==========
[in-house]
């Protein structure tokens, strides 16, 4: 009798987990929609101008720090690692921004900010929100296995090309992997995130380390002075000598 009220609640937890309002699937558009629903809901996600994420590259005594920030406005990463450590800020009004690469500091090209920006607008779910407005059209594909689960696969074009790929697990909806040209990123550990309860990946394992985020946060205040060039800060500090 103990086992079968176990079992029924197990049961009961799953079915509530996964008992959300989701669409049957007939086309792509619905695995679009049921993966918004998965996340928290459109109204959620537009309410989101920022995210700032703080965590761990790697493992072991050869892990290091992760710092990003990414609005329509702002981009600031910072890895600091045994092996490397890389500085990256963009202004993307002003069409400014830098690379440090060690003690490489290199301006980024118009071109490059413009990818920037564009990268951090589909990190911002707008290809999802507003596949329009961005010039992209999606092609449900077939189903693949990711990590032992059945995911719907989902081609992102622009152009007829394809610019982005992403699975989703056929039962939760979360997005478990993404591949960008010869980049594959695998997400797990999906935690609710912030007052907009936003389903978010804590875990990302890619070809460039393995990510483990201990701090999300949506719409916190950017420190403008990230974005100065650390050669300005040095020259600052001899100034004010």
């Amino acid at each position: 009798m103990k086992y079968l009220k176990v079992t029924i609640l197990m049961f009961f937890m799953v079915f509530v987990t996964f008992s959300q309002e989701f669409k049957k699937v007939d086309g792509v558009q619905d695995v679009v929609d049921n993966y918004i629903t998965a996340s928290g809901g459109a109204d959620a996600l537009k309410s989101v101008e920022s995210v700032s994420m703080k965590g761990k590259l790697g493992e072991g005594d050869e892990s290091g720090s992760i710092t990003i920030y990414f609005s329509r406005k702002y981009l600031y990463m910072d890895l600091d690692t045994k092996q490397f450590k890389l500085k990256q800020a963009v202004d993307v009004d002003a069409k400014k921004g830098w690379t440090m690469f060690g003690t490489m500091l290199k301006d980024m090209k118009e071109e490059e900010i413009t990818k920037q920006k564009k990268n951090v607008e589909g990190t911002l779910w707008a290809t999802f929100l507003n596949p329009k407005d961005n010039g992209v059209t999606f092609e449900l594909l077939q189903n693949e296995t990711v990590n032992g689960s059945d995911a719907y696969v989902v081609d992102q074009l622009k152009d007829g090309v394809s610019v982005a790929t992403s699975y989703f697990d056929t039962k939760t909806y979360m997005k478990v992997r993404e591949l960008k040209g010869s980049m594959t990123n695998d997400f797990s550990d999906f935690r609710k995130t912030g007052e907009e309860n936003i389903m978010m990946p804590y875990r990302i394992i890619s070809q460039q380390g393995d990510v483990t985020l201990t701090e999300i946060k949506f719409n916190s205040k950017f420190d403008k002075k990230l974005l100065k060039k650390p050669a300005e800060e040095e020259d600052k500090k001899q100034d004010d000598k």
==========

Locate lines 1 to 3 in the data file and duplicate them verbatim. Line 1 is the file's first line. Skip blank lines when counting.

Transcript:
[in-house]
């Protein structure tokens, strides 16, 4: 009798987990929609101008720090690692921004900010929100296995090309992997995130380390002075000598 009220609640937890309002699937558009629903809901996600994420590259005594920030406005990463450590800020009004690469500091090209920006607008779910407005059209594909689960696969074009790929697990909806040209990123550990309860990946394992985020946060205040060039800060500090 103990086992079968176990079992029924197990049961009961799953079915509530996964008992959300989701669409049957007939086309792509619905695995679009049921993966918004998965996340928290459109109204959620537009309410989101920022995210700032703080965590761990790697493992072991050869892990290091992760710092990003990414609005329509702002981009600031910072890895600091045994092996490397890389500085990256963009202004993307002003069409400014830098690379440090060690003690490489290199301006980024118009071109490059413009990818920037564009990268951090589909990190911002707008290809999802507003596949329009961005010039992209999606092609449900077939189903693949990711990590032992059945995911719907989902081609992102622009152009007829394809610019982005992403699975989703056929039962939760979360997005478990993404591949960008010869980049594959695998997400797990999906935690609710912030007052907009936003389903978010804590875990990302890619070809460039393995990510483990201990701090999300949506719409916190950017420190403008990230974005100065650390050669300005040095020259600052001899100034004010």
């Amino acid at each position: 009798m103990k086992y079968l009220k176990v079992t029924i609640l197990m049961f009961f937890m799953v079915f509530v987990t996964f008992s959300q309002e989701f669409k049957k699937v007939d086309g792509v558009q619905d695995v679009v929609d049921n993966y918004i629903t998965a996340s928290g809901g459109a109204d959620a996600l537009k309410s989101v101008e920022s995210v700032s994420m703080k965590g761990k590259l790697g493992e072991g005594d050869e892990s290091g720090s992760i710092t990003i920030y990414f609005s329509r406005k702002y981009l600031y990463m910072d890895l600091d690692t045994k092996q490397f450590k890389l500085k990256q800020a963009v202004d993307v009004d002003a069409k400014k921004g830098w690379t440090m690469f060690g003690t490489m500091l290199k301006d980024m090209k118009e071109e490059e900010i413009t990818k920037q920006k564009k990268n951090v607008e589909g990190t911002l779910w707008a290809t999802f929100l507003n596949p329009k407005d961005n010039g992209v059209t999606f092609e449900l594909l077939q189903n693949e296995t990711v990590n032992g689960s059945d995911a719907y696969v989902v081609d992102q074009l622009k152009d007829g090309v394809s610019v982005a790929t992403s699975y989703f697990d056929t039962k939760t909806y979360m997005k478990v992997r993404e591949l960008k040209g010869s980049m594959t990123n695998d997400f797990s550990d999906f935690r609710k995130t912030g007052e907009e309860n936003i389903m978010m990946p804590y875990r990302i394992i890619s070809q460039q380390g393995d990510v483990t985020l201990t701090e999300i946060k949506f719409n916190s205040k950017f420190d403008k002075k990230l974005l100065k060039k650390p050669a300005e800060e040095e020259d600052k500090k001899q100034d004010d000598k």